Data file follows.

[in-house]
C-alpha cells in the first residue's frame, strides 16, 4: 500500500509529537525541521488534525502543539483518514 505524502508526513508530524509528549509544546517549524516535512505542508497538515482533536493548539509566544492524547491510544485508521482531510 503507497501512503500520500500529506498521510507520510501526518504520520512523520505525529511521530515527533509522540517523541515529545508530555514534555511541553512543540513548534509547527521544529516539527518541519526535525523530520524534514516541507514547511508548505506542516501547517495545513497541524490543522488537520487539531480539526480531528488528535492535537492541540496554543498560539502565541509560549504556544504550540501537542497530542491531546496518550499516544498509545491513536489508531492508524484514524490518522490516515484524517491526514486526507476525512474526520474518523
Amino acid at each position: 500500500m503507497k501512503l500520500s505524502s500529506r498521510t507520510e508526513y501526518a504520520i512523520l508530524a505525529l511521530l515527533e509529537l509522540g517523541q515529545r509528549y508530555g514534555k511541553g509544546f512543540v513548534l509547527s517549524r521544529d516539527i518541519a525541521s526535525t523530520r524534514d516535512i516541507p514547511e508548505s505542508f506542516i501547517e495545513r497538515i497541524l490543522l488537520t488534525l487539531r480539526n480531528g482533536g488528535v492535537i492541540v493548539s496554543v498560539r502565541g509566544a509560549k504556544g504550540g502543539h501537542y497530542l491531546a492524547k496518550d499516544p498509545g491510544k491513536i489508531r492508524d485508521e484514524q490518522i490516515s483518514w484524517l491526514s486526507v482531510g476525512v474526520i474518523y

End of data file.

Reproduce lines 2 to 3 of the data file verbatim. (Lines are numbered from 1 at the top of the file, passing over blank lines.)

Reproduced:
C-alpha cells in the first residue's frame, strides 16, 4: 500500500509529537525541521488534525502543539483518514 505524502508526513508530524509528549509544546517549524516535512505542508497538515482533536493548539509566544492524547491510544485508521482531510 503507497501512503500520500500529506498521510507520510501526518504520520512523520505525529511521530515527533509522540517523541515529545508530555514534555511541553512543540513548534509547527521544529516539527518541519526535525523530520524534514516541507514547511508548505506542516501547517495545513497541524490543522488537520487539531480539526480531528488528535492535537492541540496554543498560539502565541509560549504556544504550540501537542497530542491531546496518550499516544498509545491513536489508531492508524484514524490518522490516515484524517491526514486526507476525512474526520474518523
Amino acid at each position: 500500500m503507497k501512503l500520500s505524502s500529506r498521510t507520510e508526513y501526518a504520520i512523520l508530524a505525529l511521530l515527533e509529537l509522540g517523541q515529545r509528549y508530555g514534555k511541553g509544546f512543540v513548534l509547527s517549524r521544529d516539527i518541519a525541521s526535525t523530520r524534514d516535512i516541507p514547511e508548505s505542508f506542516i501547517e495545513r497538515i497541524l490543522l488537520t488534525l487539531r480539526n480531528g482533536g488528535v492535537i492541540v493548539s496554543v498560539r502565541g509566544a509560549k504556544g504550540g502543539h501537542y497530542l491531546a492524547k496518550d499516544p498509545g491510544k491513536i489508531r492508524d485508521e484514524q490518522i490516515s483518514w484524517l491526514s486526507v482531510g476525512v474526520i474518523y